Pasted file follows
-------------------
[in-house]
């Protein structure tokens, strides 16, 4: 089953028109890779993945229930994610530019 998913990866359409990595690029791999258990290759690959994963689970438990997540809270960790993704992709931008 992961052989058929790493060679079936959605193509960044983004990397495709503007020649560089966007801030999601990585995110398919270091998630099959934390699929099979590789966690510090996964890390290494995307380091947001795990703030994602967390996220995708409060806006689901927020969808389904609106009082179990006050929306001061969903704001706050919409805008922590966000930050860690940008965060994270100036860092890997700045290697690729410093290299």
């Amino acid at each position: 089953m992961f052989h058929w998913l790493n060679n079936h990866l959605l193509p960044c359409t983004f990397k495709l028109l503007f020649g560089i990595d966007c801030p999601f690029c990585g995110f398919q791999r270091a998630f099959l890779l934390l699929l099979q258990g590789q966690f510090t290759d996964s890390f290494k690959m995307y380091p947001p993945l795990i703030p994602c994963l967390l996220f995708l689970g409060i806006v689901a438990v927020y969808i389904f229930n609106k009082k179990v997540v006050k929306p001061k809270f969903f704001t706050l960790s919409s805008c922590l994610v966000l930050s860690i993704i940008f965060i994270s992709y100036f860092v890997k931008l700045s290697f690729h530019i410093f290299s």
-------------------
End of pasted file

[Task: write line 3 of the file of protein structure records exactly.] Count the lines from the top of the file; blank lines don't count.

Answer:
């Amino acid at each position: 089953m992961f052989h058929w998913l790493n060679n079936h990866l959605l193509p960044c359409t983004f990397k495709l028109l503007f020649g560089i990595d966007c801030p999601f690029c990585g995110f398919q791999r270091a998630f099959l890779l934390l699929l099979q258990g590789q966690f510090t290759d996964s890390f290494k690959m995307y380091p947001p993945l795990i703030p994602c994963l967390l996220f995708l689970g409060i806006v689901a438990v927020y969808i389904f229930n609106k009082k179990v997540v006050k929306p001061k809270f969903f704001t706050l960790s919409s805008c922590l994610v966000l930050s860690i993704i940008f965060i994270s992709y100036f860092v890997k931008l700045s290697f690729h530019i410093f290299s």